Responsive image
Nederlands/Vlaams Deutsch Francais English language Spanish language Portuguese language Catalan Chinese Czech Malayalam Finnish Igbo
Japanese Korean Romanian Malay language Norwegian Swedish Polish Swahili Chichewa Tagalog Urdu
Roy Barton

Roy Barton

I find it difficult to give a precise answer as to who I am. I enjoy life. I love my glass of wine. Listening to classical music is one of my delights. I spend the evenings of all 26 Sundays through winter by going to chamber concerts. I visit Saxon and Medieval churches with like-minded friends. I am also a cradle Catholic.

In 1930 I was born in Parramatta, New South Wales, Australia. I have lasting memories of my secondary education in a Marist Brothers school. I vividly recall the occasion when my friend Colin who had just learnt that his father had gone missing as a soldier in New Guinea, looked despondently out of the classroom window. An austere Brother whipped his cane out of his long-sleeved habit and slapped him twice across his hand. Colin had 8 blood blisters as a result. I was speechless with fury, and I have always retained my passionate commitment to justice and mercy.

I have wandered through jobs and countries. 7 years employed as fitter & turner for the Australian Railways. 14 years as store man, and later manager, of an engineering warehouse. Then, as a true Oz:zy, I left Australia to "see the world". I spent a year in Canada and months in Europe. I landed up in England where, in time, I looked for a new job.

I applied at the Pontifical Mission Societies. I worked 22 years for them, eventually as office manager.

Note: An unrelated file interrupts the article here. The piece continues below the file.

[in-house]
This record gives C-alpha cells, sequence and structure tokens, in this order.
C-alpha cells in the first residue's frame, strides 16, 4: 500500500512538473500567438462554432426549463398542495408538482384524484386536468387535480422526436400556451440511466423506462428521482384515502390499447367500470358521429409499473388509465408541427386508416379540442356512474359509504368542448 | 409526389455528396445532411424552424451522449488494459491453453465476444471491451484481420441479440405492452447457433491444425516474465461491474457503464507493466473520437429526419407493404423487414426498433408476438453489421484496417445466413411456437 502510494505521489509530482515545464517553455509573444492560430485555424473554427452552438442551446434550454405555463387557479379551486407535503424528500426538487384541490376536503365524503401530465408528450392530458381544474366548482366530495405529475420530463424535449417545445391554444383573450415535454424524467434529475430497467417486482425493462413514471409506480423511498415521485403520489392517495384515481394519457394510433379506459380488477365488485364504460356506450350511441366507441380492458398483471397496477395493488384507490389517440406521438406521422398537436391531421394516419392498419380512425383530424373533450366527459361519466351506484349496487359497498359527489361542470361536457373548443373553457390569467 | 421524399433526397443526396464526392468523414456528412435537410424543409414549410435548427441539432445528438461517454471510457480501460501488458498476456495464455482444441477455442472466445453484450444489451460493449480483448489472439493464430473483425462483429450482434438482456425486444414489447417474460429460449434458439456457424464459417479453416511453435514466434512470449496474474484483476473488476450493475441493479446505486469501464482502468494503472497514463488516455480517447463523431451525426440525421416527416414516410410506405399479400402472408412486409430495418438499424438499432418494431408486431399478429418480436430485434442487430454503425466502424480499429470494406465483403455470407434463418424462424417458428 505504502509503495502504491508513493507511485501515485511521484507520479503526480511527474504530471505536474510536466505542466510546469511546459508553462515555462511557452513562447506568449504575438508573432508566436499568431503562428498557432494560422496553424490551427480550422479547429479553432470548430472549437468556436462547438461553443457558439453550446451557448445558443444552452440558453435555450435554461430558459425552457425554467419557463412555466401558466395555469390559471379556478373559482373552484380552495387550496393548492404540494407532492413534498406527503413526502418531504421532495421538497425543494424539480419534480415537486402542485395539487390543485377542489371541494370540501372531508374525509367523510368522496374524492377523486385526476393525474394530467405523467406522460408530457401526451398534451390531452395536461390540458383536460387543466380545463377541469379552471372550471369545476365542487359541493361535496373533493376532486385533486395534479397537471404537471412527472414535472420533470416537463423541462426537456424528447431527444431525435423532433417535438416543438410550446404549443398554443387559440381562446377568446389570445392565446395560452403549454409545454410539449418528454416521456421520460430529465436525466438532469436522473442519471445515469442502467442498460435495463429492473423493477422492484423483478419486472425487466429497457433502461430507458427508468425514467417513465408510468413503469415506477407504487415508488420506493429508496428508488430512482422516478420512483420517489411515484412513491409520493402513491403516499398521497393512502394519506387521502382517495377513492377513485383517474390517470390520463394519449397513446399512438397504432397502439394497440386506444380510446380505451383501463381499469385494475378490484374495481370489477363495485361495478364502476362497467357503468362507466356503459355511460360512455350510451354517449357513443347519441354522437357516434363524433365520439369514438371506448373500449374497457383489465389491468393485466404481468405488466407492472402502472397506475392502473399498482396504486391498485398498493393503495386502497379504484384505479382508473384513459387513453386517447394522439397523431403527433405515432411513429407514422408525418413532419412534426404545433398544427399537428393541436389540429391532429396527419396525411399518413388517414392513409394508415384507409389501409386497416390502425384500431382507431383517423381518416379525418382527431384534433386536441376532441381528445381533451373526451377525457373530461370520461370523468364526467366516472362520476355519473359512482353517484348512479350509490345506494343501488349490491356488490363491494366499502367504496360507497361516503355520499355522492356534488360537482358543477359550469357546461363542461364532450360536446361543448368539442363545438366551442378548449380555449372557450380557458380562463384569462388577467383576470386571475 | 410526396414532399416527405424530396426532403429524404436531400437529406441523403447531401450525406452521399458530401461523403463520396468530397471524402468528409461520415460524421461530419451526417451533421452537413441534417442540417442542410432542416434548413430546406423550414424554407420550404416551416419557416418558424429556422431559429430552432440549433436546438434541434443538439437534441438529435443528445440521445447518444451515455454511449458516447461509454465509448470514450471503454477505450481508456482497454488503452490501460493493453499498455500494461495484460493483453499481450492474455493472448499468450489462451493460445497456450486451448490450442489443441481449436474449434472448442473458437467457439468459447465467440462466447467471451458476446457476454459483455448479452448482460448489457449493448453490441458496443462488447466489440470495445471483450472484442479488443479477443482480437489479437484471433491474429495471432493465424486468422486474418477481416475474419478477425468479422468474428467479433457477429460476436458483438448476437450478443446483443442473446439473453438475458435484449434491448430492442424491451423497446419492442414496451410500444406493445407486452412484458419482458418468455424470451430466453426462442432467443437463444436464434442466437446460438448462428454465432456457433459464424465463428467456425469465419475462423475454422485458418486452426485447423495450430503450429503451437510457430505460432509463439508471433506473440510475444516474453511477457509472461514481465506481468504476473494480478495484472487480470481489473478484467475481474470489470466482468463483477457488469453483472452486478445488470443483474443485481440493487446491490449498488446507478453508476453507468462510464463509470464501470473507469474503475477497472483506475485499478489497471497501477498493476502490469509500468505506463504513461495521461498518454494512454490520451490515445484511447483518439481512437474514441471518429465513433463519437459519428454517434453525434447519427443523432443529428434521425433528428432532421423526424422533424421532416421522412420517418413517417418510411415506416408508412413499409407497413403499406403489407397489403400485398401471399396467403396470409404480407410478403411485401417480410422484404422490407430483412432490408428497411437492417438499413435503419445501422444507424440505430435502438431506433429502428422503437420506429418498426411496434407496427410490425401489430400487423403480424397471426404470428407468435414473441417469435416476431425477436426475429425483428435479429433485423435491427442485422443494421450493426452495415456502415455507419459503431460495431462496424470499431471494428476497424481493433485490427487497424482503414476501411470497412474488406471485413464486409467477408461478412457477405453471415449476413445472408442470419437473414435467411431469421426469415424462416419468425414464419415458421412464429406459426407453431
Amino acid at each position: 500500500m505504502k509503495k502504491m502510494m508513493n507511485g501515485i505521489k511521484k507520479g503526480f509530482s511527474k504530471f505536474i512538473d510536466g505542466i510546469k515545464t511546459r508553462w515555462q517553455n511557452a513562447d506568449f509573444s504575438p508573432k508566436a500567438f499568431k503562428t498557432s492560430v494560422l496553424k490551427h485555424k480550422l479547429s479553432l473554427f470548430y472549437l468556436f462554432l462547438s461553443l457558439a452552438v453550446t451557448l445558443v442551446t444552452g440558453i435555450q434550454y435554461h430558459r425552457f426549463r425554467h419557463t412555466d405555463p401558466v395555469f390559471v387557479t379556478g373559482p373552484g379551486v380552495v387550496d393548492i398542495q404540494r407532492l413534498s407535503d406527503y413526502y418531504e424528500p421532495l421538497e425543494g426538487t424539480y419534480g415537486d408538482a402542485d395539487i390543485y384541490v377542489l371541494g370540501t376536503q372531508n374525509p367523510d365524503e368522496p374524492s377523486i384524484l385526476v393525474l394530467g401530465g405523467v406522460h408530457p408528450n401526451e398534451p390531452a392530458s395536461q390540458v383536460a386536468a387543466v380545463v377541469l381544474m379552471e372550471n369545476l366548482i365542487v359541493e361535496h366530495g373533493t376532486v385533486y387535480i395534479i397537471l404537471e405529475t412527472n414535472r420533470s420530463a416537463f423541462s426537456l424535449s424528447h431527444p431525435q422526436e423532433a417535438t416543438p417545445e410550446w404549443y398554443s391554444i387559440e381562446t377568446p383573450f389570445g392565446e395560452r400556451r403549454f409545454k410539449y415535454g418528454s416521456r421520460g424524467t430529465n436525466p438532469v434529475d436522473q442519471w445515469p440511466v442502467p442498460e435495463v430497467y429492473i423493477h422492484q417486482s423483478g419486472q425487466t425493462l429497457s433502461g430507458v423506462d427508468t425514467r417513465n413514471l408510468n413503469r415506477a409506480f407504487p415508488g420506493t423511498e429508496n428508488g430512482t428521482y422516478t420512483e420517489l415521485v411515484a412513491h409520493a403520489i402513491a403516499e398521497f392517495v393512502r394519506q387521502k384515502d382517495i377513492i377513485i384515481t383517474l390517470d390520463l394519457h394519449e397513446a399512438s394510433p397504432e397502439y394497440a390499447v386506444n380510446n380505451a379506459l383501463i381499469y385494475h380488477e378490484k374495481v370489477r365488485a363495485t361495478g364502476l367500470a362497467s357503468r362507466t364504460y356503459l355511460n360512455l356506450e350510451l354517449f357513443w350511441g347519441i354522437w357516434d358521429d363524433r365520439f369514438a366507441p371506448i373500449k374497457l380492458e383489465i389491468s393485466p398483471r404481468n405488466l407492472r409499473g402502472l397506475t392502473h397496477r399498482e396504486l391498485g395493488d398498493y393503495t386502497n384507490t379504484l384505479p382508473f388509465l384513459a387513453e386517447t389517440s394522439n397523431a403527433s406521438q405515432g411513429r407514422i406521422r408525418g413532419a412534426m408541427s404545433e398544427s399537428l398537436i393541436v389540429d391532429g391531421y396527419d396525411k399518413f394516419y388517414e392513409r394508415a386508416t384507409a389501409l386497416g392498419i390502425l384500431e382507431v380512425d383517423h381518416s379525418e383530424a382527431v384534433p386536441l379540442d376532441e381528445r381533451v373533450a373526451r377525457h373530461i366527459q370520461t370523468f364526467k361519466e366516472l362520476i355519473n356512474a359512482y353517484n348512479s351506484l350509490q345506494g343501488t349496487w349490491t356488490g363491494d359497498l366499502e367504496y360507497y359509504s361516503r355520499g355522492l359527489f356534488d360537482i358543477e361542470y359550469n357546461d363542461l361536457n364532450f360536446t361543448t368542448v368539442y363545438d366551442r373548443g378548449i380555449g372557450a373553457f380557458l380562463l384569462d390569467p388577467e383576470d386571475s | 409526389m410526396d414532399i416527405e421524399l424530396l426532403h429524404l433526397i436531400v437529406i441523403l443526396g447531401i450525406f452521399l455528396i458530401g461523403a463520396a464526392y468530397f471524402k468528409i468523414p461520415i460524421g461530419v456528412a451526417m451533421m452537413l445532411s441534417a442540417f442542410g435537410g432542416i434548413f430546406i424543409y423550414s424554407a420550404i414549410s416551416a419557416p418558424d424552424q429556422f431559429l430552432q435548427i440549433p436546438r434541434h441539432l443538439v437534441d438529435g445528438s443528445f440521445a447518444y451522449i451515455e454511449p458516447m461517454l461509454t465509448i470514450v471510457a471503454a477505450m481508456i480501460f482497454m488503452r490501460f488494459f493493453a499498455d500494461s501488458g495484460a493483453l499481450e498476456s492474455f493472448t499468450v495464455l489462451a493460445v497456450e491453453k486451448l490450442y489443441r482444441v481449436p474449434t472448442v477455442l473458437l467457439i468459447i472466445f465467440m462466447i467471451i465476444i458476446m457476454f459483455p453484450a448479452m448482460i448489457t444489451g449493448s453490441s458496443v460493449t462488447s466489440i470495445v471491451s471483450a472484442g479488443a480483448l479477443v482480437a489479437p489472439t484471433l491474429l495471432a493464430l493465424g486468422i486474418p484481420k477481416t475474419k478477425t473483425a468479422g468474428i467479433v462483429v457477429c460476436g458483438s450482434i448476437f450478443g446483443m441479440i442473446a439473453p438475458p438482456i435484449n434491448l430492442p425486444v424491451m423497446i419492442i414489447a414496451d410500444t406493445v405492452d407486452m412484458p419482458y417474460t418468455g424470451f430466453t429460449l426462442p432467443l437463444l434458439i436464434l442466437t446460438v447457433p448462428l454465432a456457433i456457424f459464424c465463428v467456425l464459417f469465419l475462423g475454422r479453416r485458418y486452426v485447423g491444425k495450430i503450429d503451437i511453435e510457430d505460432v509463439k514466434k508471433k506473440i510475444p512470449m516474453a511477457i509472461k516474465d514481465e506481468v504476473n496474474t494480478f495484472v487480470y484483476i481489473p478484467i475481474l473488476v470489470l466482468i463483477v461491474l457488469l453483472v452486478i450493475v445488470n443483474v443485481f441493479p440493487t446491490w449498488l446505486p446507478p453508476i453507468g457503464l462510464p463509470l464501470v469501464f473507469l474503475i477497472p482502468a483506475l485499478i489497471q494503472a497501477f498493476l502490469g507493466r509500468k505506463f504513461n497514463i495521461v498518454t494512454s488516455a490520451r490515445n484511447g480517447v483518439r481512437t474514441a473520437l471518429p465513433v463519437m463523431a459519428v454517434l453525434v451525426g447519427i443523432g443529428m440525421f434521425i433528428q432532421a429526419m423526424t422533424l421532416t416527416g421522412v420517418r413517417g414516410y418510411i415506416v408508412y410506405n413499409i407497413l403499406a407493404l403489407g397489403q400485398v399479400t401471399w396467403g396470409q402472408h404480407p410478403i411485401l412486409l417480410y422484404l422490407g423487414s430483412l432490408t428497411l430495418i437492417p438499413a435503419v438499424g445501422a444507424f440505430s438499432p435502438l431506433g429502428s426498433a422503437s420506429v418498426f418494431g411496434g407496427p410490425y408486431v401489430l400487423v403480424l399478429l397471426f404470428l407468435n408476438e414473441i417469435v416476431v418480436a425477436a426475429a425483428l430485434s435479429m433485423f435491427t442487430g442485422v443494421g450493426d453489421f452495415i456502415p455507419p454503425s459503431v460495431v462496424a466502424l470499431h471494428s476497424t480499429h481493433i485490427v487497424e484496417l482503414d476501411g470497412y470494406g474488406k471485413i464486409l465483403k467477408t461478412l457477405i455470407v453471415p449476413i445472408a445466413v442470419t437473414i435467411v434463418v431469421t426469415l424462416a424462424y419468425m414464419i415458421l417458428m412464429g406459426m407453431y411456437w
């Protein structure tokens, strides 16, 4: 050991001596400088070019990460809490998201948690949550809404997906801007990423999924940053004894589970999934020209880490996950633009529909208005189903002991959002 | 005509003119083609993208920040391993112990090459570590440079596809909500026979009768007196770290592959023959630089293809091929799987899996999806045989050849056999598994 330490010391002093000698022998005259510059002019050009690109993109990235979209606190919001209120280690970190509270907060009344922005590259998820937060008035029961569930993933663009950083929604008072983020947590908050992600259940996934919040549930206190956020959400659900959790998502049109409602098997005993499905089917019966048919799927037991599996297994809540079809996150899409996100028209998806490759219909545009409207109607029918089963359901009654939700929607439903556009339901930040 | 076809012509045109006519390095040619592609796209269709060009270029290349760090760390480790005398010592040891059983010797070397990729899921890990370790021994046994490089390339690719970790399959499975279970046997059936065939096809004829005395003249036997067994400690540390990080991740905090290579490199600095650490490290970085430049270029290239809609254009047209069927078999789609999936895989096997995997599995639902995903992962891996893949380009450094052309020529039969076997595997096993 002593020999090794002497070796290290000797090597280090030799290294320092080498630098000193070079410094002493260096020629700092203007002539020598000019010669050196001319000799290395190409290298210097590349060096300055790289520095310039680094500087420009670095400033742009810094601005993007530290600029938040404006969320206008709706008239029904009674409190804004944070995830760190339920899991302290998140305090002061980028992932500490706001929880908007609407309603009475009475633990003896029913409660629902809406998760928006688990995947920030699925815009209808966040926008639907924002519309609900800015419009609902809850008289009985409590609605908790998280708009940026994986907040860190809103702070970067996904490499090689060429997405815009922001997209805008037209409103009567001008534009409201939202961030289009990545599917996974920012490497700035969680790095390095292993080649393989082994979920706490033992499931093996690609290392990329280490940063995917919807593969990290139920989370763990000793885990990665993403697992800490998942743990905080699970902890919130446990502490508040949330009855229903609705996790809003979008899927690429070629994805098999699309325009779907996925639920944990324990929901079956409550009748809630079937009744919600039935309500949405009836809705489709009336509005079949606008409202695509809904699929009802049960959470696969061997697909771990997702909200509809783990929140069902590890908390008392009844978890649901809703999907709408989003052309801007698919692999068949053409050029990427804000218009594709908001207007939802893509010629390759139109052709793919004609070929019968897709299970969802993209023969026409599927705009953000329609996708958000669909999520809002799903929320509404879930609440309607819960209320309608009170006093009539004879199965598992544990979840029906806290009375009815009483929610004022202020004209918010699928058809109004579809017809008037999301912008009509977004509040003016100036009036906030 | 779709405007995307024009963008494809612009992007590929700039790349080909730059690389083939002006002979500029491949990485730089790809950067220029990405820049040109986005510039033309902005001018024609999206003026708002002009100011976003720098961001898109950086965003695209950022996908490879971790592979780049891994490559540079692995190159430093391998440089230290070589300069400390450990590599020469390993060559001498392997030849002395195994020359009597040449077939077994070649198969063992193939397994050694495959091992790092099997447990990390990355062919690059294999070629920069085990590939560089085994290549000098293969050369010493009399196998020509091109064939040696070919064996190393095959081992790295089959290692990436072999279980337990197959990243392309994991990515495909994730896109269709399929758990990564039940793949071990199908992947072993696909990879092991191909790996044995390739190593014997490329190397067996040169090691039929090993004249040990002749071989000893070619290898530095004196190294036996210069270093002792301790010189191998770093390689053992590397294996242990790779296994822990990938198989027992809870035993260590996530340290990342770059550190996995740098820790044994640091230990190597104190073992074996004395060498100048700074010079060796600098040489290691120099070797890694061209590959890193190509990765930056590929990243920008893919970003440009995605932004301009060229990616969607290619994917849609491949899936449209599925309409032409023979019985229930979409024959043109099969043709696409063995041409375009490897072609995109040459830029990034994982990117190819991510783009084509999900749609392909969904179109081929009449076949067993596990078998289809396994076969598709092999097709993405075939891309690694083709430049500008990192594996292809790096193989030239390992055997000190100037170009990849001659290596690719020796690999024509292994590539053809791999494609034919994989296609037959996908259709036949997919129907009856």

At my 'retirement', in 1995, I joined Housetop as a volunteer. Housetop is a centre for faith formation. I enjoyed the experiences it gave me. The real challenge came when Housetop began to focus on the ordination of women.

I feel strongly about this issue. Half of the human race, with all their unique God-given qualities, are being barred from enriching the Church. The wholeness of the Christian community, is incomplete. When the Church of England began to ordain women, it became even more apparent how much grace we are wasting in the Catholic Church.

My task in our campaign lies in doing research. I spend a lot of time in the British Library and other libraries digging up key publications. I was delighted when I found the ancient Latin text by Valens Acidalius in the rare books' section. It is the notorious 17th_ century pamphlet that spells out why women are not human beings! I located precious ancient rituals for ordaining women deacons. In 8 massive volumes on the archaeology of Turkey I sought out the sections describing 40+ headstones of women deacons. All this is now on our web site. The search goes on, and the sowing of seed!

I remember how my mother got parsley seeds from a friend. They grew profusely and my mother harvested them often. One day she pulled a little too hard. Up came the entire plant, with a carrot as its root. It gives me hope!

Wijngaards Institute for Catholic ResearchThis website is maintained by the Wijngaards Institute for Catholic Research.

The Institute is known for issuing academic reports and statements on relevant issues in the Church. These have included scholars' declarations on the need of collegiality in the exercise of church authority, on the ethics of using contraceptives in marriage and the urgency of re-instating the sacramental diaconate of women.

Visit also our websites:Women Deacons, The Body is Sacred and Mystery and Beyond.

You are welcome to use our material. However: maintaining this site costs money. We are a Charity and work mainly with volunteers, but we find it difficult to pay our overheads.

Visitors to our website since January 2014.
Pop-up names are online now.

The number is indicative, but incomplete. For full details click on cross icon at bottom right.

Join our Women Priests' Mailing List
for occasional newsletters:
An email will be immediately sent to you
requesting your confirmation.